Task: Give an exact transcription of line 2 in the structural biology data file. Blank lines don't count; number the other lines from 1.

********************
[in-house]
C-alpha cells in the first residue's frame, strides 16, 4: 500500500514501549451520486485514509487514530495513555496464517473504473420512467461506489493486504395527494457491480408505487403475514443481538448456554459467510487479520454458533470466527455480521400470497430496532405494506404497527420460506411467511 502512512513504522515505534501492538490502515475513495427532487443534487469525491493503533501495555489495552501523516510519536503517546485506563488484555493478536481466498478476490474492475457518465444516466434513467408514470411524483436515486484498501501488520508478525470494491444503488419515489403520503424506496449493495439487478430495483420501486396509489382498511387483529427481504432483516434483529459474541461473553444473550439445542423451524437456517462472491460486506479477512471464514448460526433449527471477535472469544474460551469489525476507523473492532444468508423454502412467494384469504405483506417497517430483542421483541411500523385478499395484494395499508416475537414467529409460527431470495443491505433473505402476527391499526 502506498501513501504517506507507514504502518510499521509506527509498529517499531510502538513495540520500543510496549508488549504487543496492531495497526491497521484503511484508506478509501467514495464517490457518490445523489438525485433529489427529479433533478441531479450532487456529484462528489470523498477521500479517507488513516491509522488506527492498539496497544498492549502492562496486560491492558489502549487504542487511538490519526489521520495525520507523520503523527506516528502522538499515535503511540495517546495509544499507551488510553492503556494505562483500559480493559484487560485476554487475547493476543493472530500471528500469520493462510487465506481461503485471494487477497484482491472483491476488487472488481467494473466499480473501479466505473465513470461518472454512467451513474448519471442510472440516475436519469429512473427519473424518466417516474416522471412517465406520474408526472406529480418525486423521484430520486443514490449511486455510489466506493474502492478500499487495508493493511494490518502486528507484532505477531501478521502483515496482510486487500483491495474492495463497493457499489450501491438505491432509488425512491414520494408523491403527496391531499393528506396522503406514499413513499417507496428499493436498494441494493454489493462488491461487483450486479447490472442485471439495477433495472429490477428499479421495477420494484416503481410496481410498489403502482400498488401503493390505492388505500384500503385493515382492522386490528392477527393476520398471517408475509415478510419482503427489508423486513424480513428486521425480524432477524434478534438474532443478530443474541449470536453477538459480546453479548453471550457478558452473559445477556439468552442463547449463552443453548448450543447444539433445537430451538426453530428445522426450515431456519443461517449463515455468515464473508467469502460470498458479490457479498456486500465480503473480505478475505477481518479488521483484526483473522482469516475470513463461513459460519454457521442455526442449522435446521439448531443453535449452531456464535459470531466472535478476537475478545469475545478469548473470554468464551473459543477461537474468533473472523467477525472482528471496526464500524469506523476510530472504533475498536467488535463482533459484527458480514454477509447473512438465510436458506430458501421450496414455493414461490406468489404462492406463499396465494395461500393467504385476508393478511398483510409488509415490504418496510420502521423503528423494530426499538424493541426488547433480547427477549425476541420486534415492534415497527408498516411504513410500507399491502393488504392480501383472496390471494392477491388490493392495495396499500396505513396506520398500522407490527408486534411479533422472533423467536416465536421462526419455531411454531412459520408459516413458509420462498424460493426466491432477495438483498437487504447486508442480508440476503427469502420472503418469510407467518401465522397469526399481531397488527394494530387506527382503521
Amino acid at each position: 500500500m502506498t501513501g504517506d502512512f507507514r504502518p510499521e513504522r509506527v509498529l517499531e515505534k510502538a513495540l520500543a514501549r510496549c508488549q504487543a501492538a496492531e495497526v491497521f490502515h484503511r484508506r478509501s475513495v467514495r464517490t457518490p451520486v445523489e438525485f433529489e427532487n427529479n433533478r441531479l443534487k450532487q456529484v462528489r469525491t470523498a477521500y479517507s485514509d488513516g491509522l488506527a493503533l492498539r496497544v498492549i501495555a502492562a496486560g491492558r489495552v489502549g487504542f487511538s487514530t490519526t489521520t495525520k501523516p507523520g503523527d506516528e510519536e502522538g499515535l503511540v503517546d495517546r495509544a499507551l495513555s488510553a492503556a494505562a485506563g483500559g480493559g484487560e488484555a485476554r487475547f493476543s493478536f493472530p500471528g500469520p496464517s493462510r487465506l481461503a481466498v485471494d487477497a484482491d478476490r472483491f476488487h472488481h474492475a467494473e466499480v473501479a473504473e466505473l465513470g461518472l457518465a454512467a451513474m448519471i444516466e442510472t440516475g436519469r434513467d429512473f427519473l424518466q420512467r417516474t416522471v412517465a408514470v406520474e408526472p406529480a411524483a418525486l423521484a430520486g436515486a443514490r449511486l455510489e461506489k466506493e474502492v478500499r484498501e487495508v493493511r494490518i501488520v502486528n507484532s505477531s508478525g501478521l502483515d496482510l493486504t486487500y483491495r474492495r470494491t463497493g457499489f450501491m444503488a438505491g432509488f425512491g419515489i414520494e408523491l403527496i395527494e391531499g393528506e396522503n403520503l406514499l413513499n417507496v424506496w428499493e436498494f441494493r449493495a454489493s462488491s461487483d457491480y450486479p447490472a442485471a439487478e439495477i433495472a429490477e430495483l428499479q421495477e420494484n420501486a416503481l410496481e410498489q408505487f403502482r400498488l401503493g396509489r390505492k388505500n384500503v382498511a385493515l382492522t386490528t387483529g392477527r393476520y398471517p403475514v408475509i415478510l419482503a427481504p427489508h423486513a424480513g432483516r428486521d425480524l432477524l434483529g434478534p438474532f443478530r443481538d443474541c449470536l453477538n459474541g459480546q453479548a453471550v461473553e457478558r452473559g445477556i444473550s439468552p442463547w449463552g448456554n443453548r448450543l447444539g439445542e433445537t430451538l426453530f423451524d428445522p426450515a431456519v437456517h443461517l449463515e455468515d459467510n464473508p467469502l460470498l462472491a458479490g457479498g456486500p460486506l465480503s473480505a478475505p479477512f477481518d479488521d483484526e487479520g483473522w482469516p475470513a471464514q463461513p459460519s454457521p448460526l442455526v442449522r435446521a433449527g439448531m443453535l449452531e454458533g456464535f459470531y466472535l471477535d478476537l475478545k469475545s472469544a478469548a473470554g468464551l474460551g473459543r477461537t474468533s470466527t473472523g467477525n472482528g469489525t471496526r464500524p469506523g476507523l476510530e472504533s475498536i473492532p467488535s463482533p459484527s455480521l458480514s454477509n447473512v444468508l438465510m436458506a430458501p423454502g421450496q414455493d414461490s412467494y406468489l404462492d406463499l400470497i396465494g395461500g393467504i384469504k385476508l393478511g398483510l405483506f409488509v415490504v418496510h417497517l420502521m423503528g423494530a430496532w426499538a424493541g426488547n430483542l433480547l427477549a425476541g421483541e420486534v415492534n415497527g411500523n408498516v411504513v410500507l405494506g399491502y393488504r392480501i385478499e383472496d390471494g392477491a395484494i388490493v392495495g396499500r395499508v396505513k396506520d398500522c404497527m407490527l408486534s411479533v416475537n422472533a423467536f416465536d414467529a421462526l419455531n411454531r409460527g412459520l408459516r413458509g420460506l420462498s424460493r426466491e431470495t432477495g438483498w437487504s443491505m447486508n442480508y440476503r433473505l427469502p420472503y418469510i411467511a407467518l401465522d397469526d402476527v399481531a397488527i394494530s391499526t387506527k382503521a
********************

C-alpha cells in the first residue's frame, strides 16, 4: 500500500514501549451520486485514509487514530495513555496464517473504473420512467461506489493486504395527494457491480408505487403475514443481538448456554459467510487479520454458533470466527455480521400470497430496532405494506404497527420460506411467511 502512512513504522515505534501492538490502515475513495427532487443534487469525491493503533501495555489495552501523516510519536503517546485506563488484555493478536481466498478476490474492475457518465444516466434513467408514470411524483436515486484498501501488520508478525470494491444503488419515489403520503424506496449493495439487478430495483420501486396509489382498511387483529427481504432483516434483529459474541461473553444473550439445542423451524437456517462472491460486506479477512471464514448460526433449527471477535472469544474460551469489525476507523473492532444468508423454502412467494384469504405483506417497517430483542421483541411500523385478499395484494395499508416475537414467529409460527431470495443491505433473505402476527391499526 502506498501513501504517506507507514504502518510499521509506527509498529517499531510502538513495540520500543510496549508488549504487543496492531495497526491497521484503511484508506478509501467514495464517490457518490445523489438525485433529489427529479433533478441531479450532487456529484462528489470523498477521500479517507488513516491509522488506527492498539496497544498492549502492562496486560491492558489502549487504542487511538490519526489521520495525520507523520503523527506516528502522538499515535503511540495517546495509544499507551488510553492503556494505562483500559480493559484487560485476554487475547493476543493472530500471528500469520493462510487465506481461503485471494487477497484482491472483491476488487472488481467494473466499480473501479466505473465513470461518472454512467451513474448519471442510472440516475436519469429512473427519473424518466417516474416522471412517465406520474408526472406529480418525486423521484430520486443514490449511486455510489466506493474502492478500499487495508493493511494490518502486528507484532505477531501478521502483515496482510486487500483491495474492495463497493457499489450501491438505491432509488425512491414520494408523491403527496391531499393528506396522503406514499413513499417507496428499493436498494441494493454489493462488491461487483450486479447490472442485471439495477433495472429490477428499479421495477420494484416503481410496481410498489403502482400498488401503493390505492388505500384500503385493515382492522386490528392477527393476520398471517408475509415478510419482503427489508423486513424480513428486521425480524432477524434478534438474532443478530443474541449470536453477538459480546453479548453471550457478558452473559445477556439468552442463547449463552443453548448450543447444539433445537430451538426453530428445522426450515431456519443461517449463515455468515464473508467469502460470498458479490457479498456486500465480503473480505478475505477481518479488521483484526483473522482469516475470513463461513459460519454457521442455526442449522435446521439448531443453535449452531456464535459470531466472535478476537475478545469475545478469548473470554468464551473459543477461537474468533473472523467477525472482528471496526464500524469506523476510530472504533475498536467488535463482533459484527458480514454477509447473512438465510436458506430458501421450496414455493414461490406468489404462492406463499396465494395461500393467504385476508393478511398483510409488509415490504418496510420502521423503528423494530426499538424493541426488547433480547427477549425476541420486534415492534415497527408498516411504513410500507399491502393488504392480501383472496390471494392477491388490493392495495396499500396505513396506520398500522407490527408486534411479533422472533423467536416465536421462526419455531411454531412459520408459516413458509420462498424460493426466491432477495438483498437487504447486508442480508440476503427469502420472503418469510407467518401465522397469526399481531397488527394494530387506527382503521